No, Strong Crypto Is Not Making The World 'Go Dark' For Intelligence Agencies: Here's Why
from the don't-be-afraid-of-the-dark dept
Last year, Techdirt noted that there was something of a concerted campaign to paint strong encryption as a real threat to intelligence agencies. That's continuing, except that for a number of recent attacks "encryption" has become a generic excuse for intelligence failures. To the extent that there was any real logic behind the attacks on crypto, the main one was that it was making things "go dark" by preventing the authorities from accessing vital information that could have stopped the attack/saved lives/led to arrests etc. if only it had been available. You can see why this phrase is such a favorite: it cleverly reminds us that once things have gone dark, all kinds of scary stuff could start happening, just like in our childhood nightmares. The only problem with this metaphor is that it is exactly wrong, as Phillip Rogaway points out in a recent interview in The Atlantic:
law enforcement has an extraordinary set of tools available to them now. An unprecedented set of capabilities, both for law enforcement and intelligence services. These aren't somehow the dark times for either law enforcement or intelligence. These are the times of extraordinary information. Nowhere in history has it been so easy to learn so much about everybody.
Critics might counter that it's easy to say that, but how are the authorities supposed to gather vital information when strong encryption has been used? An excellent column in The Washington Post by Nicholas Weaver, a computer security researcher at the International Computer Science Institute, provides step-by-step instructions that the intelligence services can follow if they are afraid of the gathering dark:
Let's examine a hypothetical investigation into Johnny Badguy. To plan and execute his crimes, Johnny uses an iPhone with encrypted features -- such as disk encryption that prevents anyone without the pass code from accessing the data and iMessage which encrypts messages in transit -- that have drawn the ire of FBI Director James Comey.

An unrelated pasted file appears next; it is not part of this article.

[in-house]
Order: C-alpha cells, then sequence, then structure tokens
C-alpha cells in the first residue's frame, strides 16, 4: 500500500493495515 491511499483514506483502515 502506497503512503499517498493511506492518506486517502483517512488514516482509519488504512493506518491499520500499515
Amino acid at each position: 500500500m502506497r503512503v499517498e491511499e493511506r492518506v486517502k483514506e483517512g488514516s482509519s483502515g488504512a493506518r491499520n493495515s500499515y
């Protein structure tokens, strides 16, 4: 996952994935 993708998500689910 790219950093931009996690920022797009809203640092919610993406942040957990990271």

As Weaver points out, the communications metadata is actually much more useful than any encrypted content that has "gone dark":
If the investigator knows everything Johnny does, everyone he talks to and everywhere he goes, how much does it matter that the investigator doesn't know what Johnny says?
And it's not just about metadata: unless switched off, Johnny's iCloud backup will include a copy of all undeleted messages, all his contacts, his email accounts and his photographs. Moreover, Weaver notes, Google provides even more useful info:
Every IP address used to log into the Google account can recreate Johnny's movements -- the same information used by the FBI to unmask former CIA head David Petraeus's affair. If Johnny stays logged into Google through his browser, investigators have access to Johnny's search history and, thanks to how the Google+ button operates, a large number of the pages Johnny has viewed.
On top of that, a warrant to the phone company will provide:
the movements of the phone itself, as every call, text or push notification records at least the cell tower and sector, which says Johnny was in a particular wedge-shaped location occupying a few square miles.
As Weaver concludes:
Taken together, and further combined with other sources (such as the near-ubiquitous license plate readers and toll-tags), investigators have a nearly complete picture of Johnny's behavior, movements and associates without having to ever worry about the effects of cryptography.
As well as confirming that metadata is in general far more revealing than content -- despite what the UK government likes to insist -- Weaver's tale of Johnny Badguy brings out something that is insufficiently appreciated: the fact that today's mobile devices provide an amazing treasure-trove of information about their owner that is without precedent historically. In fact, Weaver's helpful analysis shows that the real threat to the intelligence agencies is not that the bad people might start using strong encryption, but that they might stop using smartphones.